I continued on the omnipresent bicycle paths until I reached the village of Zaanse Schans, in the municipality of Zaandam. There are Dutch-related buildings of the past centuries, such as a wooden shoe factory. But the main attraction is the agglomeration along a canal by several restored and operative wind mills from the 17th century onwards that can be visited. Among the main ones, together in the following image, are the denominated Het Jonge Schaap, Oliemolen de Zoeker, Verfmolen De Kat and Gekroonde Poelenburg.
Beside this pleasant and quiet environment, there is a flooded area where I recorded the fight of two damselflies (Zygoptera), which I later perceived to be a wild sex.
The sun was already setting, so I went back to Amsterdam. I boarded my bike on the free ferry that runs all the way to the other side of the canal amidst a mess of boats. I believed it would stop at the central station just in front, but it changed direction and headed far east!
Unaware that there was more than one route, I stopped a few miles beyond my destination. Luckily I had my vehicle to get back. On arriving, I parked it in the free bike rack, hoping to find it among so many others on the way back. Notice that the vast majority have the same retro style as mine.
No experience in Amsterdam is complete without visiting the famous and controversial Red Light District, where activities illicit in almost the whole world are allowed here. First, the coffeeshops. To support my opinion, I went through two. Actually, I did not like the environments, because I found them smelly, dark and, to my disappointment, they did not play reggae. Marijuana variants are sold inside. Heavier drugs are forbidden, and mushrooms have been on this group since 2008. However, in so-called smartshops you can find truffles, which are said to have a similar effect.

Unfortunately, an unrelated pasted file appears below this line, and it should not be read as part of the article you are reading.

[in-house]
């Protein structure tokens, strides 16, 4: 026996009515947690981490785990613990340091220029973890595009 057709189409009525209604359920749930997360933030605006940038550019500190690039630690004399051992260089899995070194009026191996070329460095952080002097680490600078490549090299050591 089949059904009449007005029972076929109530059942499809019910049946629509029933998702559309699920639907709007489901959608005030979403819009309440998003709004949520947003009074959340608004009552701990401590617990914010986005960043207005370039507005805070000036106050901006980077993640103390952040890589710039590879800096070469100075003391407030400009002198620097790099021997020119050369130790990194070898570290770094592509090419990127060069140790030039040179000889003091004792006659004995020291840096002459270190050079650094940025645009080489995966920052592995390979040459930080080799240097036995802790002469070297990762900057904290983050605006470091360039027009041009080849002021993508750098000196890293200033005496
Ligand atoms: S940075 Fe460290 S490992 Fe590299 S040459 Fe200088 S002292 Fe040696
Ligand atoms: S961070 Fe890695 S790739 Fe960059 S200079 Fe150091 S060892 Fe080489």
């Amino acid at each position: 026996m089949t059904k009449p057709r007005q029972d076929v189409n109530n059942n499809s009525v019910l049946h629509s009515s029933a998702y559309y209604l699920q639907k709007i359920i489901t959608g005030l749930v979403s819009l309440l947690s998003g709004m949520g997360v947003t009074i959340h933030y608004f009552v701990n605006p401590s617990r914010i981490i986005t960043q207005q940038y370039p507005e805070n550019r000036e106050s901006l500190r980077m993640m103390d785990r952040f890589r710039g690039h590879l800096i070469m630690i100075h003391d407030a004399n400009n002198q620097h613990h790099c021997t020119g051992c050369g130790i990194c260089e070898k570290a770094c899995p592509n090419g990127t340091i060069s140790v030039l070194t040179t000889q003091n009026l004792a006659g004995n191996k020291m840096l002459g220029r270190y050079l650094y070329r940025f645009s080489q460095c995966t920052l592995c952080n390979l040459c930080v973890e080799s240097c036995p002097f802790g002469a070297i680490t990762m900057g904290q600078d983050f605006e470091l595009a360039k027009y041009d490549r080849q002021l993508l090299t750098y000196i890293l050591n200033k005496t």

I tasted the space (weed) cake. As in the first coffeeshop, a chocolate muffin, practically had no effect, on the second I tried one that looked like a slice of bread, also with chocolate. The packaging stated that you should consume just one per person – almost 2 hours later I found out why. Things started to look funny for no reason, the floor stirred and people spoke Portuguese. I was almost on another dimension.
Since I wanted to see the part where the shamelessly girls showed their bodies in the shop windows, there we went. In my state of mind, I could only see dolls with robotic movements. I did not take photos, as it is prohibited. Want to dig deeper into this question while spending little money? Take a trip to Red Light Secrets, the museum of prostitution, which lies around and costs 7.5 euros to enter.
The return to the boat where we would sleep was also complicated, since the ferry had just stopped operating, due to the late time. Thank God I was with the girls to guide me.
The next day, still affected, we went to Brussels for one euro. To avoid losing the transport again, we arrived early to Megabus stop, which was not in Amsterdam downtown.